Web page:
Sheri recommends a large fan mounted to the greenhouse gable. She adds two oscillating floor fans and has found that the combination serves her greenhouse well.
In addition to fans, the ventilation should include the ability to open upper panels to allow hot air to escape. Most kits include automatic ventilation devices. These are filled with wax, and as the temperatures in the greenhouse rise, the wax expands — pushing the panel open and releasing hot air. If you build your own structure, you can also buy these devices to add to your roof panels.
Temperature monitors help you keep a watch on the air temperature within a greenhouse. The best models have an alarm wirelessly connected to a second device in your home or to your smartphone. When temperatures rise or fall outside the safe range, the monitor will trigger your device to sound the alarm.
Seed Starting Trays
The greenhouse environment is ideal for starting seeds to get a jump on the garden season. You should order seed trays ahead of time so when seed starting time arrives, you’ll be ready to go.
If you plan to grow seedlings in the greenhouse, you will need heat mats. Seed starting trays sit on these warming mats to increase the soil temperature. Warm soil is key to seedling health, and even when the air dips as low as 30 degrees F, your seedlings will continue to thrive in warm soil.
If you plan to overwinter tropical plants or grow crops, like tomatoes, in the greenhouse, heating mats won’t do the job. Those plants will require warmer air to survive and produce fruit, so you will need a heater.
Many of these must-haves require electricity to run. That means wiring the greenhouse with outlets or running an extension cord from the house.
There will likely be times when the level of light streaming into the greenhouse will be too intense. It can scorch plant foliage and raise the air temperature to levels beyond what good ventilation can offset. Invest in shade cloth. It comes in varying densities, is easy to use, and can be a great tool in your arsenal to manage the temperatures within your greenhouse space.
If you haven’t listened to my conversation with Sheri George about owning a hobby greenhouse, you can do so now by scrolling to the top of the page and clicking the Play icon in the green bar under the page title.
Do you have a hobby greenhouse? Let us know about your experience in the comments below.
Links & Resources
Some product links in this guide are affiliate links. See full disclosure below.
joegardener Online Gardening Academy™: Popular courses on gardening fundamentals; managing pests, diseases & weeds; seed starting and more.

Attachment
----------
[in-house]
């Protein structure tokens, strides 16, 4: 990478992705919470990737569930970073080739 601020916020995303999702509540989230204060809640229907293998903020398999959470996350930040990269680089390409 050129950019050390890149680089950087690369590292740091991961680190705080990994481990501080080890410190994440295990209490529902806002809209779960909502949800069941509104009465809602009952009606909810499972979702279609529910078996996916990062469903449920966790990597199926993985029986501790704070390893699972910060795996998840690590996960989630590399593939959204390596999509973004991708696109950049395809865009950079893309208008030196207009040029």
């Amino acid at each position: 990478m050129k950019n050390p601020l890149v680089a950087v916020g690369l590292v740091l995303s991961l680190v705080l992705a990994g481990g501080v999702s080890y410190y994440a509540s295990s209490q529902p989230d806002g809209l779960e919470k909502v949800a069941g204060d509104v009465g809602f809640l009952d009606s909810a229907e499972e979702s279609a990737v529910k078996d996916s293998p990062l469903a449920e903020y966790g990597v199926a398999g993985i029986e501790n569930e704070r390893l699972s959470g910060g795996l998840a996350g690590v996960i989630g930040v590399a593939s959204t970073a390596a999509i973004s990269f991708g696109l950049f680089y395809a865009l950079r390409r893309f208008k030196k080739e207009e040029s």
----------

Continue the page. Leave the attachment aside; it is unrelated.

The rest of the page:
joegardener Online Gardening Academy Organic Vegetable Gardening: My new premium online course. The course is designed to be a comprehensive guide to starting, growing, nurturing and harvesting your favorite vegetables, no matter what you love to eat, no matter where you live, no matter your level of gardening experience.
joegardener Online Gardening Academy Master Seed Starting: Everything you need to know to start your own plants from seed — indoors and out.
joegardener Online Gardening Academy Beginning Gardener Fundamentals: Essential principles to know to create a thriving garden.
joegardener Online Gardening Academy Growing Epic Tomatoes: Learn how to grow epic tomatoes with Joe Lamp’l and Craig LeHoullier.
joegardener Online Gardening Academy Master Pests, Diseases & Weeds: Learn the proactive steps to take to manage pests, diseases and weeds for a more successful garden with a lot less frustration. Just $47 for lifetime access!
joegardener Online Gardening Academy Perfect Soil Recipe Master Class: Learn how to create the perfect soil environment for thriving plants.
Yoderbilt – Joe Lamp’l’s greenhouse maker as seen in this post
Disclosure: Some product links in this guide are affiliate links, which means we get a commission if you purchase. However, none of the prices of these resources have been increased to compensate us, and compensation is not an influencing factor on their inclusion here. The selection of all items featured in this post and podcast was based solely on merit and in no way influenced by any affiliate or financial incentive, or contractual relationship. At the time of this writing, Joe Lamp’l has professional relationships with the following companies who may have products included in this post and podcast: Corona Tools, Milorganite, Soil3, Greenhouse Megastore, Territorial Seed Company, Earth’s Ally, Proven Winners ColorChoice and Dramm. These companies are either Brand Partners of joegardener.com and/or advertise on our website. However, we receive no additional compensation from the sales or promotion of their product through this guide. The inclusion of any products mentioned within this post is entirely independent and exclusive of any relationship.